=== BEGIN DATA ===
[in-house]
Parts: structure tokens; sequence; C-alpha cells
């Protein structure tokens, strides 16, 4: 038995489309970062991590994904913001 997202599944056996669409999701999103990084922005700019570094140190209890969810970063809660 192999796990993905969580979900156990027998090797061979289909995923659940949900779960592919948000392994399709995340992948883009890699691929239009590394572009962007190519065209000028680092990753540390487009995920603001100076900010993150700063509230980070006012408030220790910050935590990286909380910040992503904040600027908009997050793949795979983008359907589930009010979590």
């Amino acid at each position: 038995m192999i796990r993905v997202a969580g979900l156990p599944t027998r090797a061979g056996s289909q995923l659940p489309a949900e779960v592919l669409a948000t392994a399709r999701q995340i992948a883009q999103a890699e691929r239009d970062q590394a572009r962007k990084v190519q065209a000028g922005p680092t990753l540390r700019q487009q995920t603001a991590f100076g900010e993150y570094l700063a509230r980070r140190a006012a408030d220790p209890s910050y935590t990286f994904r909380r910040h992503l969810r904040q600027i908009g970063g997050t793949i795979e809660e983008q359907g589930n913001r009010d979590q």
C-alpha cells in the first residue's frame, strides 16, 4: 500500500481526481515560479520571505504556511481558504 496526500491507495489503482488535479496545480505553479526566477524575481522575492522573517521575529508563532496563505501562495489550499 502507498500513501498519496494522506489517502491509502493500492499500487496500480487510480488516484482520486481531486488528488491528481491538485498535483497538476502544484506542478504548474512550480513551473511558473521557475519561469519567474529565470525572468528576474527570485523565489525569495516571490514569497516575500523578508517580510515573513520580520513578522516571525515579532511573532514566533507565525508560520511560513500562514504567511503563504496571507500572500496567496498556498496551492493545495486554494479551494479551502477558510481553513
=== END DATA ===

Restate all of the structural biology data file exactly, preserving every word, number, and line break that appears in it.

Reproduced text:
[in-house]
Parts: structure tokens; sequence; C-alpha cells
């Protein structure tokens, strides 16, 4: 038995489309970062991590994904913001 997202599944056996669409999701999103990084922005700019570094140190209890969810970063809660 192999796990993905969580979900156990027998090797061979289909995923659940949900779960592919948000392994399709995340992948883009890699691929239009590394572009962007190519065209000028680092990753540390487009995920603001100076900010993150700063509230980070006012408030220790910050935590990286909380910040992503904040600027908009997050793949795979983008359907589930009010979590």
């Amino acid at each position: 038995m192999i796990r993905v997202a969580g979900l156990p599944t027998r090797a061979g056996s289909q995923l659940p489309a949900e779960v592919l669409a948000t392994a399709r999701q995340i992948a883009q999103a890699e691929r239009d970062q590394a572009r962007k990084v190519q065209a000028g922005p680092t990753l540390r700019q487009q995920t603001a991590f100076g900010e993150y570094l700063a509230r980070r140190a006012a408030d220790p209890s910050y935590t990286f994904r909380r910040h992503l969810r904040q600027i908009g970063g997050t793949i795979e809660e983008q359907g589930n913001r009010d979590q």
C-alpha cells in the first residue's frame, strides 16, 4: 500500500481526481515560479520571505504556511481558504 496526500491507495489503482488535479496545480505553479526566477524575481522575492522573517521575529508563532496563505501562495489550499 502507498500513501498519496494522506489517502491509502493500492499500487496500480487510480488516484482520486481531486488528488491528481491538485498535483497538476502544484506542478504548474512550480513551473511558473521557475519561469519567474529565470525572468528576474527570485523565489525569495516571490514569497516575500523578508517580510515573513520580520513578522516571525515579532511573532514566533507565525508560520511560513500562514504567511503563504496571507500572500496567496498556498496551492493545495486554494479551494479551502477558510481553513